When it comes to over-the-counter painkillers, many consumers fail to read the medication labels of the products they use.
According to a study conducted recently at Northwestern University Feinberg School of Medicine, only 41 percent of people read medication labels. Even more alarming, only 31 percent of those surveyed knew that Tylenol contained acetaminophen. Forty-seven percent knew that Motrin is made of ibuprofen, while only 19 percent knew that Advil is also ibuprofen-based. Seventy-five percent of participants were in the dark that Bayer is an aspirin and 19 percent were unaware about Aleve's naproxen sodium.
In response to the study, researchers are calling for a universal label for all medications that contain acetaminophen.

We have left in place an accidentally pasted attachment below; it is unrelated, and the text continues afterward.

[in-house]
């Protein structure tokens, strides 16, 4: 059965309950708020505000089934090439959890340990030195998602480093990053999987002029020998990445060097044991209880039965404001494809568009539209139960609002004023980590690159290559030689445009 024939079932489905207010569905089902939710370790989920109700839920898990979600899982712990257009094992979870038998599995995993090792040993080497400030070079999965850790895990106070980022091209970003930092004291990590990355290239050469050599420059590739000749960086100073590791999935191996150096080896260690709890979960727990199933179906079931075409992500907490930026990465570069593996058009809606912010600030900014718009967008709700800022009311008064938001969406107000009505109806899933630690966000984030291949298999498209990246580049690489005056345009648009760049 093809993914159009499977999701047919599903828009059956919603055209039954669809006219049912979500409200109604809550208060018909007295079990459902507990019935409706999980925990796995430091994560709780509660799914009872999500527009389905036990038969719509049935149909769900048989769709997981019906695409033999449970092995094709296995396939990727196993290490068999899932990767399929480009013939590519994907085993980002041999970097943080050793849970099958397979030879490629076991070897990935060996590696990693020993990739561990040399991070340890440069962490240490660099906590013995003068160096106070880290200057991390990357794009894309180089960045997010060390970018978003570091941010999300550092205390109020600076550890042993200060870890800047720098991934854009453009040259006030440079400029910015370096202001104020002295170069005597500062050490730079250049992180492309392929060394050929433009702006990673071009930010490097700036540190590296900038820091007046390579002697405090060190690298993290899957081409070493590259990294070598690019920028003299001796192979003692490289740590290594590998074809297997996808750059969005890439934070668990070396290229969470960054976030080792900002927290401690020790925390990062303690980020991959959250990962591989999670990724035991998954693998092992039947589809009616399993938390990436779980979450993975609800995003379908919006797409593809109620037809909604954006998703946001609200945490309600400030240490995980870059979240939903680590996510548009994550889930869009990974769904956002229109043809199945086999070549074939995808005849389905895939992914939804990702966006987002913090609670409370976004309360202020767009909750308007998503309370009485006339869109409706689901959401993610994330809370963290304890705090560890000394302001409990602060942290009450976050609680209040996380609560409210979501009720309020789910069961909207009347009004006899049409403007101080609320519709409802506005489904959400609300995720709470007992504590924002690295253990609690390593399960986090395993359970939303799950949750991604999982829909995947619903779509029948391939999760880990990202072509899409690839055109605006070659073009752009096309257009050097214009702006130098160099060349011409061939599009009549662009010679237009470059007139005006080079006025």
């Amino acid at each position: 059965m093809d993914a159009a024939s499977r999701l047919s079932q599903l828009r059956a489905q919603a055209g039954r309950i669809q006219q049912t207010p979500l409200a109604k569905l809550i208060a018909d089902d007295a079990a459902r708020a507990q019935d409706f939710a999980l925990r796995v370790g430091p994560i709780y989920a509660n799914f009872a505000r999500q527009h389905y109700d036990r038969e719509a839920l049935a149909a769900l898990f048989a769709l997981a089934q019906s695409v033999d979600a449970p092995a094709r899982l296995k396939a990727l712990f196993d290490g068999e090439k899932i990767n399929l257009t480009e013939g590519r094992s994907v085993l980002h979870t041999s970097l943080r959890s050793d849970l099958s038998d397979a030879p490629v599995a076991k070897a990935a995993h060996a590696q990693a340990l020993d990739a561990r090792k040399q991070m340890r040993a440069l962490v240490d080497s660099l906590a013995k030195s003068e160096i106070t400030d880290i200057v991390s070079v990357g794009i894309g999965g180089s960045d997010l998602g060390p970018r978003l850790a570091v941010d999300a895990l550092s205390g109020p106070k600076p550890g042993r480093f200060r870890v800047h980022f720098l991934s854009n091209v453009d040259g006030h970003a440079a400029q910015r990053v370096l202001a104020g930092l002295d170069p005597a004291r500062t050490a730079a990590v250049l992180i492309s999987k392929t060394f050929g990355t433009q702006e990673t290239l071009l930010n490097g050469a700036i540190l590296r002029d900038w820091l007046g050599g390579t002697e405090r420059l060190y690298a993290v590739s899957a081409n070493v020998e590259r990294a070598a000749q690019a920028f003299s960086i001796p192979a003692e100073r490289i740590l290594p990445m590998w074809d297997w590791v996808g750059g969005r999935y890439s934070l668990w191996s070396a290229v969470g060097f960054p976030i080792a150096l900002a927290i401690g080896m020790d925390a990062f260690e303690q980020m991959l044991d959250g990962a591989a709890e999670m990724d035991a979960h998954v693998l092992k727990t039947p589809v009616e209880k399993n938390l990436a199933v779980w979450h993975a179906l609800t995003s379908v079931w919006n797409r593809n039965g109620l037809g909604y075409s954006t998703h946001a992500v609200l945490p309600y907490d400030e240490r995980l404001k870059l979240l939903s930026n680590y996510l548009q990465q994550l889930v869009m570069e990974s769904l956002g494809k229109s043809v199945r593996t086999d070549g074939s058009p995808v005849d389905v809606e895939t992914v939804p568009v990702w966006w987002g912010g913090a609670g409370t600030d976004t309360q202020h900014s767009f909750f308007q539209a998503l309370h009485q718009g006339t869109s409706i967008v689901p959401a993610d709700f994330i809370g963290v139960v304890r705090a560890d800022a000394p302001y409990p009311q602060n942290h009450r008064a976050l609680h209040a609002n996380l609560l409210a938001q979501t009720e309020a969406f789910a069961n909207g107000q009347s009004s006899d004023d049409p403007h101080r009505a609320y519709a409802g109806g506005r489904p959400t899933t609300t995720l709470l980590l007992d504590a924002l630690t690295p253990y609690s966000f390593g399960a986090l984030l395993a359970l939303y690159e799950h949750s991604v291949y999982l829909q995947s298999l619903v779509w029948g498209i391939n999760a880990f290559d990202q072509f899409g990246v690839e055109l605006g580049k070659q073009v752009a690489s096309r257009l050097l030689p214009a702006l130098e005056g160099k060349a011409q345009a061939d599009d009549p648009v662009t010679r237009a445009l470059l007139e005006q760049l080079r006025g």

"People may unintentionally misuse these medicines to a point where they cause severe liver damage," said Michael Wolf, senior author of the study, to CBS News. "It's easy to exceed the safe limit if people don't realize how much acetaminophen they are taking. Unlike prescription products, there is no gatekeeper, no one monitoring how you take it."
However, even with prescription medication patients are making mistakes that result in emergency room visits. In an effort to stem this behavior, the Food and Drug Administration is calling for label standardization.